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Photoshop CS5 for Photographers provides comprehensive Photoshop training targeting the needs of photographers. In this course, author Chris Orwig demonstrates the fundamental skills used to enhance digital photos, including managing and correcting color, sharpening, making selections and adjustments, retouching, and printing from Photoshop. In addition to teaching the techniques that enable photographers to refine and publish their photos, the course includes live-action segments that encourage thinking photographically and shooting with Photoshop’s capabilities in mind. Exercise files are included with the course.
Another way that we can improve Exposure is to deal with situations where we have underexposure. And here I want to take a look at two different images, in two different scenarios where this can really help. Let's start off on the image, annika.jpg. I'll go ahead and click on that, and then press F to go to Full Screen View mode. This is a photograph that was captured by a good friend of mine, Roger Hoffman. We were down at the beach, and I was tossing my daughter Annika up in the air, as you can see. One of the problems is is that the image is just a little bit underexposed.
So I want to brighten this image up, and I'm going to do that with a Blending mode. So let's click in our Background layer, and then let's duplicate that layer by pressing Command+J on a Mac, or Ctrl+J on a PC, and I'm going to go ahead and name this layer "screen," and I'm going to name it screen because that's the Blending mode we're going to use. Click on the pulldown menu and select Screen, or you can hold down the shortcut key, which is Shift+Option+S on a Mac, Shift+Alt+S on a PC. Well whatever your preference, go ahead and select Screen, and here we can see our before and after.
Again, before, a little too dense, a little too dark, and now we have after, much more corrected and better exposure. Now as always, we can always go to the Opacity slider and click and drag this down in order to find just a sweet spot for this image here. We have our before and after; really easy exposure correction. Let's take a look at the other photograph. If you navigate to the Window pulldown menu, you can then select the other image, which is behind_the_scenes, and here we have a portrait of Chris Lieto in the studio, that I took just a couple of weeks ago, and I kind of like these behind the scene studio shots.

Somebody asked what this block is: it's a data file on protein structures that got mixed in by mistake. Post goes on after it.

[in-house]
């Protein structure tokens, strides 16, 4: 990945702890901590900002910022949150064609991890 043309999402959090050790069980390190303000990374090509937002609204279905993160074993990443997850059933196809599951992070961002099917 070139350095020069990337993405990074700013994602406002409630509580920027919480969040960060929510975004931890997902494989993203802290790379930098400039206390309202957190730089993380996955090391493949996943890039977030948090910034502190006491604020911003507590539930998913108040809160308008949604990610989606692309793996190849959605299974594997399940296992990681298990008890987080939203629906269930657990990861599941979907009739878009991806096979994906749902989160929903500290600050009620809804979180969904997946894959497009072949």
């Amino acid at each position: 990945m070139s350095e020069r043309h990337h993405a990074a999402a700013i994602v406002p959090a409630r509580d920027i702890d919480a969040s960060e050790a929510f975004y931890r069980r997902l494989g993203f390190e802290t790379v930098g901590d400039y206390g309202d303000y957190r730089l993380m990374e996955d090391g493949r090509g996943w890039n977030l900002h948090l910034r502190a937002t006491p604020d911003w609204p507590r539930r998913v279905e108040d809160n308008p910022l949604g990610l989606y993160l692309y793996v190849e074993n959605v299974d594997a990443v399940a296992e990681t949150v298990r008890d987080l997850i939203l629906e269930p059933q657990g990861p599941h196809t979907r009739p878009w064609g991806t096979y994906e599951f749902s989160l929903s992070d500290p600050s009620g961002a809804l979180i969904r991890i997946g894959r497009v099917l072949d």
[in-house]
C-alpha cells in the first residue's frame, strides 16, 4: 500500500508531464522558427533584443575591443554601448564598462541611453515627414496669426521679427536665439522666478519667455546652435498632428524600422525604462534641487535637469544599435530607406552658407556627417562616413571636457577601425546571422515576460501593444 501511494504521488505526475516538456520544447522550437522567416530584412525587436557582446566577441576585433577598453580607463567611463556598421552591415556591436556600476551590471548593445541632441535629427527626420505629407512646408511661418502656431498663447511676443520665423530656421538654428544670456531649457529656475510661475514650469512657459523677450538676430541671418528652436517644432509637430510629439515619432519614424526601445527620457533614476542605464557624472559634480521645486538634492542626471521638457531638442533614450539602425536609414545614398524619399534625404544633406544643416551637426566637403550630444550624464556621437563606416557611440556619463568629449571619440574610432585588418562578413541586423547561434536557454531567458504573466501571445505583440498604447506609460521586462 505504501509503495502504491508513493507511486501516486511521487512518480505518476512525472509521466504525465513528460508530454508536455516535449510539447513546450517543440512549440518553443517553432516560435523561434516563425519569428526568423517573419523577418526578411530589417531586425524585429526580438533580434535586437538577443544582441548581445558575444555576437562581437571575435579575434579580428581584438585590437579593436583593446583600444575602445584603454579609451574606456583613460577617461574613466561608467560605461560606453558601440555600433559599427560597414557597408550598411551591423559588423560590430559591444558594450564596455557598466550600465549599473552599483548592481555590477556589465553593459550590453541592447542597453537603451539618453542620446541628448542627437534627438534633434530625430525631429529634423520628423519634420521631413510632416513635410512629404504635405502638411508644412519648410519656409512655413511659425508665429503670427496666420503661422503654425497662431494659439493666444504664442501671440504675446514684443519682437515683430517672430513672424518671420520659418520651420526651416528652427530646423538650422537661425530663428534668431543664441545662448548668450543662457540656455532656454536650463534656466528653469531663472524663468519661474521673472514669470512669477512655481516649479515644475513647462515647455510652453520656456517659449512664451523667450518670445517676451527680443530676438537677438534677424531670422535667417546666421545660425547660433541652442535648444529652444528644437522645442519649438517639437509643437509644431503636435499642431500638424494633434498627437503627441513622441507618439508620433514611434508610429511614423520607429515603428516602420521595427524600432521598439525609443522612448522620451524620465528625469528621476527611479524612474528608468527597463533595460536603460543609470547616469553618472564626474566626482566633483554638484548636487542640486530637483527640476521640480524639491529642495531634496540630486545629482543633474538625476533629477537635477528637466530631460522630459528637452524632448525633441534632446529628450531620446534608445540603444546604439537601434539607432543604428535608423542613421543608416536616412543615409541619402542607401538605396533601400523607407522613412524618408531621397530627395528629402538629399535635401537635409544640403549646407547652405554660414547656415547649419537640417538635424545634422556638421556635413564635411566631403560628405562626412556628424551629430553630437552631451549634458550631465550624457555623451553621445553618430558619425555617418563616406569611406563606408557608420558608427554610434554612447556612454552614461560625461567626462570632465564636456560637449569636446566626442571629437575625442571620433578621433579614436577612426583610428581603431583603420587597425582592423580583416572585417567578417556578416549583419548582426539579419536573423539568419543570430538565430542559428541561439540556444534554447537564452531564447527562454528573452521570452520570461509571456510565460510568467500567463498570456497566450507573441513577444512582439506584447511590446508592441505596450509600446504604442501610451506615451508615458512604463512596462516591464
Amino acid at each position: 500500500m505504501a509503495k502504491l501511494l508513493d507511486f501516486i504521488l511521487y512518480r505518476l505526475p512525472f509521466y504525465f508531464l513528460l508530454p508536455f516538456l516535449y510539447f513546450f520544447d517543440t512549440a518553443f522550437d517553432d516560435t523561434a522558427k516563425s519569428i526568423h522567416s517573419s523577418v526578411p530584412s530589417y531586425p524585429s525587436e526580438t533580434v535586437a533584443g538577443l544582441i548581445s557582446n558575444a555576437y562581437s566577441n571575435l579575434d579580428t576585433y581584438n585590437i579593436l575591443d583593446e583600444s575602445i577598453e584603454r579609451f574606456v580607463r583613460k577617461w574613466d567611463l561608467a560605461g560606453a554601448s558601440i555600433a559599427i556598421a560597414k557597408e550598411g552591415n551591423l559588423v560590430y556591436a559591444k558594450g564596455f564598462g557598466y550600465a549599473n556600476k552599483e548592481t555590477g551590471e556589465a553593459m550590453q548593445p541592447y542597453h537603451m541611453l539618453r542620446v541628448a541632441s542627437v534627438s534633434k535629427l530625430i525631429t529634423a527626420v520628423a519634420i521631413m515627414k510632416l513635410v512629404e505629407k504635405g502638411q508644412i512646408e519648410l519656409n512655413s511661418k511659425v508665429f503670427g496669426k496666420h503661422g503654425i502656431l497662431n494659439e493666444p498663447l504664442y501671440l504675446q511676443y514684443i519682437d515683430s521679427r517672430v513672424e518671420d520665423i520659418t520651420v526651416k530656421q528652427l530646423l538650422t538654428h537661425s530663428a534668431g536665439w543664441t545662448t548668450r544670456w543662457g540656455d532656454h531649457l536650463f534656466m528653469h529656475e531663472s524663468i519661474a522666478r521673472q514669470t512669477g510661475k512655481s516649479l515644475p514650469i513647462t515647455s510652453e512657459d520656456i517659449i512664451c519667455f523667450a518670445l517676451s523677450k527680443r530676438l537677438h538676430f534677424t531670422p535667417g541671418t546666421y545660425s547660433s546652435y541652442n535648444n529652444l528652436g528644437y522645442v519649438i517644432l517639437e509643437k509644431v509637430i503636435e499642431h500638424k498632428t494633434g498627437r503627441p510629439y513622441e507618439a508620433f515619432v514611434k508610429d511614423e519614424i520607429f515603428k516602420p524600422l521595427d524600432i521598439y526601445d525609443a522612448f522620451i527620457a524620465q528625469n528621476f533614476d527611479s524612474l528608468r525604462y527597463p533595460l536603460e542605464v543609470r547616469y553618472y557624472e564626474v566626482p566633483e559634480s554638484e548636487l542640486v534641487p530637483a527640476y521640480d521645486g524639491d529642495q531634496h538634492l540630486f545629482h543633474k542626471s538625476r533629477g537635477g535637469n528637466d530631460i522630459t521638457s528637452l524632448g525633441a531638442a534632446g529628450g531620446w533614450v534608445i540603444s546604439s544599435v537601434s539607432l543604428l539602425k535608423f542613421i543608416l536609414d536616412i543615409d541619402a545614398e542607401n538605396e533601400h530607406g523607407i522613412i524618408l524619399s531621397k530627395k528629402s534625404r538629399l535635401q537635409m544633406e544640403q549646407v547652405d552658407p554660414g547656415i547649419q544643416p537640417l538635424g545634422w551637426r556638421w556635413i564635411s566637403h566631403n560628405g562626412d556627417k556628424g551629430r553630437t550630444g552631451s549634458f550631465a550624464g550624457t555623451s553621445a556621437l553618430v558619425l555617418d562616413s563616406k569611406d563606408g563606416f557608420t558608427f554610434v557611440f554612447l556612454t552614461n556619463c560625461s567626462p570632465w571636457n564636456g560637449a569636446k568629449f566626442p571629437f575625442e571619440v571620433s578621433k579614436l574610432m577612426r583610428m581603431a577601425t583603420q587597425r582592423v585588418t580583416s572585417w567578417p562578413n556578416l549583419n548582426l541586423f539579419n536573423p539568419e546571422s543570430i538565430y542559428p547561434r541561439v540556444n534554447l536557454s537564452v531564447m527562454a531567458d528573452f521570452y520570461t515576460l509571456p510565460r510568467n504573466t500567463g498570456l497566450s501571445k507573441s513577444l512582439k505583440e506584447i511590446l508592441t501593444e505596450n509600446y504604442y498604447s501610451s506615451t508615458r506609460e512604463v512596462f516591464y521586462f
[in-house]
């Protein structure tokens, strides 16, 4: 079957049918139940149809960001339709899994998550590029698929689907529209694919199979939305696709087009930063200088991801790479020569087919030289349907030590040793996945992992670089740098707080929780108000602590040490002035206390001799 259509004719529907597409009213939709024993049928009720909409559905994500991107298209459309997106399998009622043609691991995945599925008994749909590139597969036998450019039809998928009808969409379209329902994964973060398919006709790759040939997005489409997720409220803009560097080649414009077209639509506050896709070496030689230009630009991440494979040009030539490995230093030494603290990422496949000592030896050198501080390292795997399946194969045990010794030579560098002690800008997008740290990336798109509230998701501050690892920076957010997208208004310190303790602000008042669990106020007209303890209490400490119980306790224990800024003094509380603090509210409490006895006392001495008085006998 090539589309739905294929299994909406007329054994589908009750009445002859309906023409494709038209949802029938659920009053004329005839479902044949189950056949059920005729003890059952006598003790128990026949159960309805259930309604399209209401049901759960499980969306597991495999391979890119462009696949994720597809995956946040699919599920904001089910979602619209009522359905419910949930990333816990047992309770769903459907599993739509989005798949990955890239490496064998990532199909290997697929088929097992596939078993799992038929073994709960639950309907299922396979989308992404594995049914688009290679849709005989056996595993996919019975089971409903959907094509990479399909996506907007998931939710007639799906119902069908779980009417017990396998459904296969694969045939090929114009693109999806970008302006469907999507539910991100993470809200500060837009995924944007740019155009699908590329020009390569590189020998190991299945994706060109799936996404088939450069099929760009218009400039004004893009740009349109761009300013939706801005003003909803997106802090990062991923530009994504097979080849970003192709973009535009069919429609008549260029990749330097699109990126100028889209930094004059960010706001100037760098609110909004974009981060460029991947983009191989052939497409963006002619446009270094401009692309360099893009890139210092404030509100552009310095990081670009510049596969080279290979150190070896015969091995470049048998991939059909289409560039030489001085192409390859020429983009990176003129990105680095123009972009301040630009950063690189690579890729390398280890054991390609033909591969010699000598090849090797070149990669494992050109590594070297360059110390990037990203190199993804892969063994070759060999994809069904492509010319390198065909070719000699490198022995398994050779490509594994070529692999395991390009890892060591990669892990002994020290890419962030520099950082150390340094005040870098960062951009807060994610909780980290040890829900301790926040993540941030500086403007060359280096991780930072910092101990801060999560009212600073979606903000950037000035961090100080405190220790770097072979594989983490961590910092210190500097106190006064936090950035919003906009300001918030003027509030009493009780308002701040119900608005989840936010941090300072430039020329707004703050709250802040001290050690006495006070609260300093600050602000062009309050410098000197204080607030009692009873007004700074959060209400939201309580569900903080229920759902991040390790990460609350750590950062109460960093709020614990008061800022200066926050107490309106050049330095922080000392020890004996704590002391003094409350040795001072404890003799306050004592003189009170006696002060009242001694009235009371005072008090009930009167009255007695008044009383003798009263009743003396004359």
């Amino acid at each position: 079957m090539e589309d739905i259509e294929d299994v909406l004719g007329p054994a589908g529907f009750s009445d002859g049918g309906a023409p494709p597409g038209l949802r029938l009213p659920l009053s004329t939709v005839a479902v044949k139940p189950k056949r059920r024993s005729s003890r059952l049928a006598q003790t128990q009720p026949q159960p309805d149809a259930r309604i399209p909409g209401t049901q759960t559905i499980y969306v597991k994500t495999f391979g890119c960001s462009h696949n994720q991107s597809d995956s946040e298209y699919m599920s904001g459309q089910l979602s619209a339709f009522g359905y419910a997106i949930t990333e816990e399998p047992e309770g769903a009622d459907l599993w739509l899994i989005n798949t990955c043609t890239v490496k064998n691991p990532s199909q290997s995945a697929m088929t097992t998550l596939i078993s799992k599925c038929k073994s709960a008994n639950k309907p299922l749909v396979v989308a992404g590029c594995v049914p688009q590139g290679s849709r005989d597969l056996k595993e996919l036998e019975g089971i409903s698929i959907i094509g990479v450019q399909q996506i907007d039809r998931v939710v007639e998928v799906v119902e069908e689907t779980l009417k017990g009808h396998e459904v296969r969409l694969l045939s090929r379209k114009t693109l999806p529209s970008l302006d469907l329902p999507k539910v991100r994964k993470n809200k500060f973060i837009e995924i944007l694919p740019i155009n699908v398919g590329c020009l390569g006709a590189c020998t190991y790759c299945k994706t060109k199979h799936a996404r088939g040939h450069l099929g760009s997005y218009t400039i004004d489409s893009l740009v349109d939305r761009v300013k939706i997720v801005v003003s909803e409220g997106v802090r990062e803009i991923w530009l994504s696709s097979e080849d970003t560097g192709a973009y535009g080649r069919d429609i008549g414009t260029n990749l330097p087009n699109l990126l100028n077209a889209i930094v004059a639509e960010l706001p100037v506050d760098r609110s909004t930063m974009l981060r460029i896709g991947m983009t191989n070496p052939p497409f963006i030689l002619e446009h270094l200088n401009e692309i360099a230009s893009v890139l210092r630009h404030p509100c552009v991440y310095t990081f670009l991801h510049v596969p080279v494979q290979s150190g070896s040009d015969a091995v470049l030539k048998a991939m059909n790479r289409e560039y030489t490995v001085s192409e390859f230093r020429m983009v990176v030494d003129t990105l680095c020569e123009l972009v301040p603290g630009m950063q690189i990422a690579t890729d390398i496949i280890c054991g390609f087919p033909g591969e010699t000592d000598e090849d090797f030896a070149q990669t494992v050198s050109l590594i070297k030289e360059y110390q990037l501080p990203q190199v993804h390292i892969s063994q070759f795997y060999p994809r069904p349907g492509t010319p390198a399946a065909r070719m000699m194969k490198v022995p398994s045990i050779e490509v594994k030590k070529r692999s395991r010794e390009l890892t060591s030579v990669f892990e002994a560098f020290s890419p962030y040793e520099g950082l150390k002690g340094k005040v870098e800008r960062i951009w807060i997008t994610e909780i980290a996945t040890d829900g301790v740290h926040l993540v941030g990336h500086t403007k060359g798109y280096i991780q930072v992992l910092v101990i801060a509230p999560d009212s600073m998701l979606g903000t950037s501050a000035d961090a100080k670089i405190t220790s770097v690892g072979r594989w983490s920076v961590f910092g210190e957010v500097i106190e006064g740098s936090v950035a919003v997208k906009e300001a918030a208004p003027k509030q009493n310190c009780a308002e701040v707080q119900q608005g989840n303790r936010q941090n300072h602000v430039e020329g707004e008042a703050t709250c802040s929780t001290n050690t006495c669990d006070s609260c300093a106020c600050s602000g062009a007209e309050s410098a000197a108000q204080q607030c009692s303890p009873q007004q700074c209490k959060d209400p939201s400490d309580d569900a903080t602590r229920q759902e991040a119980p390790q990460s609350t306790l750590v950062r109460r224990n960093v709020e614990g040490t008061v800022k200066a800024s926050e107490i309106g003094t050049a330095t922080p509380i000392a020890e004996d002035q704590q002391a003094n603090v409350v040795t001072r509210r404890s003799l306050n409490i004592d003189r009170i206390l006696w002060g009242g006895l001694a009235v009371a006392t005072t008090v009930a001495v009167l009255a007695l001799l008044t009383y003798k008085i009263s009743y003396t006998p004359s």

Again, one of the things that I notice is the image is underexposed. I want to brighten this up. I want to boost this image a little bit. Well, let's click in our Background layer. Press Command+J on a Mac; Ctrl+J on a PC again. We're going to use that Screen Blend mode, so I'll name this layer "screen." Click on the Blending mode pulldown dialog, and here, we're going to select Screen. Screen is great for brightening it up. You can think of this as if you have two projectors, and both projectors are projecting the same image onto a screen; therefore, you have this double brightness.
Well, in this case what I really like is how the athlete looks in the center. I don't like how the background got brighter. Here is my before and then after. Well, what I'm going to do then is I want to create a mask. And I'm going to create a mask that's filled with Black. To do so, hold down the Option key on a Mac, Alt key on a PC, then click on the Add Layer Mask icon. Now our Mask is filled with Black here. We'll go ahead and select our Brush tool. And make sure we have White in our foreground color here, and then we'll make our brush bigger.
We can do so simply by pressing the right bracket key. And all that I want to do is just paint in this brightening effect. Now currently, my brush Opacity is low, so I'm going to crank that all the way up to 100 here. And I'm just going to make some really quick and rough brush strokes to see if this is going to be good idea. Now I think this is going to work pretty well. Let's now take a look at the before and after. Here we have before and then after. And what this mask is doing for me is it's allowing me to really brighten up this area. But let's say that I also kind of want to brighten up the background, just a bit.
Well, what I can do is I can navigate to my Masks panel. In our Masks panel, as you remember, there is a Density slider. As I drag this to the left, what it's going to do is bring more of the brightening effect into the background, so let's try that. I'll go ahead and click and drag it to the left, and you can see that as I do thi,s it's brightening up that background area, this over here and over here, more and more. So the nice thing about this is, even with this type of a Mask, I can kind of control the overall light by dialing this in to a point where I think it looks best for the image.
Now, of course, as always, if this is too much brightening, we can always go to our Opacity slider, and we can modify this as well, so that we have just a little bit less of a brightening effect. However you decide to dial this in, you can see that you have a lot of flexibility, and this can really improve your overall image. Let's take a look. Once again, here's our before and now our after.
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